Politicians in Sacramento, and many city halls across this state, seem to have little notion of, or even interest in, economic growth beyond serving the interests of public employees and crony capitalists, whether in subsidized “green energy” boondoggles or among rent-seeking developers. These kind of policies are simply transfers of resources from neighborhoods, suburban or urban, to the well-placed; they have not been significant economic drivers.
Charlie’s last point – climate – remains critical. This region is never going to become Detroit, no matter how misguided is our political class, simply because of its weather and topography. People and businesses will want to come here if they can make a decent living and enjoy the option of housing, largely single-family homes, that remains the ultimate goal of most upwardly mobile people, particularly immigrants.
So, if maybe sometimes I get too negative about California, it’s in large part because we squander opportunities and seem determined to ignore all the basic economic data. In this shortcoming, the media, notably the Los Angeles Times, has been particularly gratuitous, acting as if the loss of key companies, such as Occidental and Toyota, was largely irrelevant and, indeed, inevitable.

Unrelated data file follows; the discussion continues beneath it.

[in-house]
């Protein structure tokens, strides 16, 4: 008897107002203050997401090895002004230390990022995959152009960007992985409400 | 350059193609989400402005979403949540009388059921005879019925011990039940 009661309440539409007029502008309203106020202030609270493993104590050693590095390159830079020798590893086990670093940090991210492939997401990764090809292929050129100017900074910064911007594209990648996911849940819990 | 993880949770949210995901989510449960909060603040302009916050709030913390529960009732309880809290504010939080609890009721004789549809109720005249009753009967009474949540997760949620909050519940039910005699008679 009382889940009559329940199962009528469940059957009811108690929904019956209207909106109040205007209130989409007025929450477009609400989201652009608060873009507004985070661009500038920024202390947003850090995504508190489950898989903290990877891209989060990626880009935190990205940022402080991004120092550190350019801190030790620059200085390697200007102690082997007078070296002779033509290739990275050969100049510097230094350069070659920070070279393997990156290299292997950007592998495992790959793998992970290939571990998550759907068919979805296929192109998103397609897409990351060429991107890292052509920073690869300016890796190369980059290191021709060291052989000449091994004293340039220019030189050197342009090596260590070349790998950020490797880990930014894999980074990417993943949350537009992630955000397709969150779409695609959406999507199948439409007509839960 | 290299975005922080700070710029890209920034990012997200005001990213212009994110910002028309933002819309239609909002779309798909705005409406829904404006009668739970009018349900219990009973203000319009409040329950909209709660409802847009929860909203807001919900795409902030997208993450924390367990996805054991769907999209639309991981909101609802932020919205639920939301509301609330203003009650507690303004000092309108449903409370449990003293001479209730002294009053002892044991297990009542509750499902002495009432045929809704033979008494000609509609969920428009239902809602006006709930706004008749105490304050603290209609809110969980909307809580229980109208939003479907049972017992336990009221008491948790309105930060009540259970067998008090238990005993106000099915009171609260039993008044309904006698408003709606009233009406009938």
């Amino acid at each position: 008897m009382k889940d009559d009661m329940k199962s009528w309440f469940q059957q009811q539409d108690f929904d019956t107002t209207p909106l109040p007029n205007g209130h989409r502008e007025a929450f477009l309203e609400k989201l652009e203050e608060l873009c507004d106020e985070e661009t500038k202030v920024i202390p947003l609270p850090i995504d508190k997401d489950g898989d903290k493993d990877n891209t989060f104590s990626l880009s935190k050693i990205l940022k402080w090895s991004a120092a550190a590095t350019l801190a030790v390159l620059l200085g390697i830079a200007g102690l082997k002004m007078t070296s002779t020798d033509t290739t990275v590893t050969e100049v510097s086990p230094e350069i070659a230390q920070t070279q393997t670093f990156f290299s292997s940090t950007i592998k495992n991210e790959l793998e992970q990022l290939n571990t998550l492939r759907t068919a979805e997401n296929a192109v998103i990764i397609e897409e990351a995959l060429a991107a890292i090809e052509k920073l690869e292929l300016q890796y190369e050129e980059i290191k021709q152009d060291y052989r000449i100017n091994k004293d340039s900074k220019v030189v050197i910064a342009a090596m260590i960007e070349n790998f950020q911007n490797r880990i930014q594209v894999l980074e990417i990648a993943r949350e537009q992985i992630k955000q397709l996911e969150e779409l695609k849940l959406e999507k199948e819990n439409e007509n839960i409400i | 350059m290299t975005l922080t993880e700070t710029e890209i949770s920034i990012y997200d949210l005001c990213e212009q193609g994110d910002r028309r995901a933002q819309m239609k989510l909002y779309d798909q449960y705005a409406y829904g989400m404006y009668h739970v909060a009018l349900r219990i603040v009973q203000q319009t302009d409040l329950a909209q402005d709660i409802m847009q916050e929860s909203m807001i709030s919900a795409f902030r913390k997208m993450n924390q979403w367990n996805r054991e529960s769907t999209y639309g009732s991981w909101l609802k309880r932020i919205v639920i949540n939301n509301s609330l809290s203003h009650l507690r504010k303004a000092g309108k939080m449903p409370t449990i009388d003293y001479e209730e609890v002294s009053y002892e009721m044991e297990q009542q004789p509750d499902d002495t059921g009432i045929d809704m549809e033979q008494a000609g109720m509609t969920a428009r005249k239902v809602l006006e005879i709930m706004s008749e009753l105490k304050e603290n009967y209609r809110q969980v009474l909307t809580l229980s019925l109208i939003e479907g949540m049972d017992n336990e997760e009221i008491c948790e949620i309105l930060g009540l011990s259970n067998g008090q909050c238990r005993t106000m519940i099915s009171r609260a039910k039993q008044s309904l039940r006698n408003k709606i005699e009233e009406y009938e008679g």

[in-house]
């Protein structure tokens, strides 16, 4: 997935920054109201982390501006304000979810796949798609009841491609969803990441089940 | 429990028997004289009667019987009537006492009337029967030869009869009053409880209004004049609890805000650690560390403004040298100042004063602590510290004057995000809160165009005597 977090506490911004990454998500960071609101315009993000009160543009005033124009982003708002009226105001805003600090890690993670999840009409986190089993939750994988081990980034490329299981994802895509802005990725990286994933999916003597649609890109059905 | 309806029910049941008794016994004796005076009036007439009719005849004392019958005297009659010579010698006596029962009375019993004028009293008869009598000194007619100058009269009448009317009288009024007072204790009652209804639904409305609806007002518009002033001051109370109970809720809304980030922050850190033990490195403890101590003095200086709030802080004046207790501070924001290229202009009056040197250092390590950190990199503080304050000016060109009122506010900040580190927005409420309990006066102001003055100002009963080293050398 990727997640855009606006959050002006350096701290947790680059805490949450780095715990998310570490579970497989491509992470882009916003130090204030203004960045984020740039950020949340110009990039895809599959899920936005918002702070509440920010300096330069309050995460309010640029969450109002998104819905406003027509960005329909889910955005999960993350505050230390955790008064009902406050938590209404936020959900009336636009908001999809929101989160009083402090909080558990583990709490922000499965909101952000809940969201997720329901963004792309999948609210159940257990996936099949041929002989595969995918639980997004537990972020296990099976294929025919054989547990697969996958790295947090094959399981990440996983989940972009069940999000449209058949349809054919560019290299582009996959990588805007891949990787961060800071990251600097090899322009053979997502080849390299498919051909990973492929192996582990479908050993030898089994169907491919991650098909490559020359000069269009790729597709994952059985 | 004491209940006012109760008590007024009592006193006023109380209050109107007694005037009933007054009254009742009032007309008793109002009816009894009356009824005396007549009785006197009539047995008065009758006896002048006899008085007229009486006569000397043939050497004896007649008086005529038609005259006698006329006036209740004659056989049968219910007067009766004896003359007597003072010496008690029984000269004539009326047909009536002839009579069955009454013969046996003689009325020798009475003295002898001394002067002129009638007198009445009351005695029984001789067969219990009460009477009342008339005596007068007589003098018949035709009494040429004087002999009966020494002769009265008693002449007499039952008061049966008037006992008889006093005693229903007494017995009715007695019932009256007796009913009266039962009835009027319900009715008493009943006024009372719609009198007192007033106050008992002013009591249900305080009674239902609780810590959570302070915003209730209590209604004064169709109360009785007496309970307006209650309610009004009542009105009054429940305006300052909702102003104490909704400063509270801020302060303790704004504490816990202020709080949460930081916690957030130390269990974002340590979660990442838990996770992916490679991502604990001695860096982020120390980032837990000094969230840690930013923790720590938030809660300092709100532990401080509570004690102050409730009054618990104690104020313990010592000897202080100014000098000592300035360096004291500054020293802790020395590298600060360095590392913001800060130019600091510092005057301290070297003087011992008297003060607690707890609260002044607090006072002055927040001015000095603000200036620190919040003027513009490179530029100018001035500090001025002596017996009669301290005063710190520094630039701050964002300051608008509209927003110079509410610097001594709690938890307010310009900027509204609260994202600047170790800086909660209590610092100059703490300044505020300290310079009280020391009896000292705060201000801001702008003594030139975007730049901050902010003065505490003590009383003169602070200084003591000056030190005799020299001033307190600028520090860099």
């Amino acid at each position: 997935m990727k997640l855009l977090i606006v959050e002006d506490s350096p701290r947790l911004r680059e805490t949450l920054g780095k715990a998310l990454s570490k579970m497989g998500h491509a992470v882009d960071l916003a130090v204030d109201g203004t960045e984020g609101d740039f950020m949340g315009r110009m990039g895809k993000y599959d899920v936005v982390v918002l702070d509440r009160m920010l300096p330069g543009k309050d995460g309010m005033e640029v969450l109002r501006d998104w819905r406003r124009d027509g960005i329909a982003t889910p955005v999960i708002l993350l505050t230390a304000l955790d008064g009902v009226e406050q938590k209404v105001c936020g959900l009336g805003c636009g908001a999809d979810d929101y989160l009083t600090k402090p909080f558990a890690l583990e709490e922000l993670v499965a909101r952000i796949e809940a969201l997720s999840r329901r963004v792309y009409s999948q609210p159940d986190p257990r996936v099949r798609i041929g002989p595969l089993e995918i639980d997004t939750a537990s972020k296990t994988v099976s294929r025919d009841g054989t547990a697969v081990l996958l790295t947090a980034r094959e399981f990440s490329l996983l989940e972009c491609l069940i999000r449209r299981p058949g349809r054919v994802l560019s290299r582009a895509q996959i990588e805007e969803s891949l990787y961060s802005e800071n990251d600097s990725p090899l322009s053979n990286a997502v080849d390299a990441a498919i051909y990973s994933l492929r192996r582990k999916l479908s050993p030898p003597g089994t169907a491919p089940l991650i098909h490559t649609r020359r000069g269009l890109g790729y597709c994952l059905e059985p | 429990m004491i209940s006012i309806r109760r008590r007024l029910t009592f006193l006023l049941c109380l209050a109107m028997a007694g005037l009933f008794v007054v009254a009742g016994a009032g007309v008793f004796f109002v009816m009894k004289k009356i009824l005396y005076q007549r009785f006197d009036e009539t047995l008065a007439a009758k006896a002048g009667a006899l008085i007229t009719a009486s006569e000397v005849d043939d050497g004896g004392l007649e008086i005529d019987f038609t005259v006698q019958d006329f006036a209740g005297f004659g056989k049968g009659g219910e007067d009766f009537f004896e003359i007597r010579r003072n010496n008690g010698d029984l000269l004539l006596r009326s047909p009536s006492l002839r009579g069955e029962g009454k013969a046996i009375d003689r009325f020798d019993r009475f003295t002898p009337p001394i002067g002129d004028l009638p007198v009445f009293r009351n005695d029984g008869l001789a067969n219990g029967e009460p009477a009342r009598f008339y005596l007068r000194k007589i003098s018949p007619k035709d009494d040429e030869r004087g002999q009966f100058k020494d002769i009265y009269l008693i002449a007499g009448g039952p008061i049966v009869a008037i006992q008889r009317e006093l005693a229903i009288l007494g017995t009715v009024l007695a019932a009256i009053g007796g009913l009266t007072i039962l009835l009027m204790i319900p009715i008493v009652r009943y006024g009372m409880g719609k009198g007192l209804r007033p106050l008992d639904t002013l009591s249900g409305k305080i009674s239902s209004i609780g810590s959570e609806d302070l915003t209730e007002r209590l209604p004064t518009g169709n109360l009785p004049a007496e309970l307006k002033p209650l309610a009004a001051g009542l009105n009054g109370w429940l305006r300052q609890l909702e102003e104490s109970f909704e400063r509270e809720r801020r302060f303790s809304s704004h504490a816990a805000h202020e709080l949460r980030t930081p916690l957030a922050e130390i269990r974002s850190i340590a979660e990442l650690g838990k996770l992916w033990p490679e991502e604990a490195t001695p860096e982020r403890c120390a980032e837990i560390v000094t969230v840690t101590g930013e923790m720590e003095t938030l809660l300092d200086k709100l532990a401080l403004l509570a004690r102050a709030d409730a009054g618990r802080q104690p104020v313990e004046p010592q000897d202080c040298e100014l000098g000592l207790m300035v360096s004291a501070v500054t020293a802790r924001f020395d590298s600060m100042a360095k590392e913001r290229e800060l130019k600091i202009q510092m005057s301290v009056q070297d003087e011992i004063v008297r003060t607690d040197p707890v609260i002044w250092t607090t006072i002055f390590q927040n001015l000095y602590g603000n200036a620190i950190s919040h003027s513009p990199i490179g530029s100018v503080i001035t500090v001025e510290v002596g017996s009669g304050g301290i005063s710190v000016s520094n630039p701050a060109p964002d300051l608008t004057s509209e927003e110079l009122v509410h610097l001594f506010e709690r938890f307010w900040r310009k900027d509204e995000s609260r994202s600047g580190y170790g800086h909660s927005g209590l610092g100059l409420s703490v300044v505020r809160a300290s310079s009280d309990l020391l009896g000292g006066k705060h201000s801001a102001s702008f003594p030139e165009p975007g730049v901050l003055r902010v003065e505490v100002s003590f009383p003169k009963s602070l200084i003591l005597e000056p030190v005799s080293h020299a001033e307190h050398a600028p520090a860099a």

This is not, in my mind, the California I moved to four decades ago. That we do things differently here is not a negative – it’s why many of us are here – but we need to recognize that you cannot support an ever-expanding welfare state or do much of anything about climate change simply by chasing people and individuals elsewhere. We need to start developing policies that exploit our advantages and not rest on our glorious past. We need to see, as Charlie would say, that decline is not inevitable, but only a choice that too many in the state seem determined to embrace.
This article first appeared in the Orange County Register.
Joel Kotkin is executive editor of NewGeography.com and Distinguished Presidential Fellow in Urban Futures at Chapman University, and a member of the editorial board of the Orange County Register. He is author of The City: A Global History and The Next Hundred Million: America in 2050. His most recent study, The Rise of Postfamilialism, has been widely discussed and distributed internationally. He lives in Los Angeles, CA.
Photo illustration by krazydad/jbum.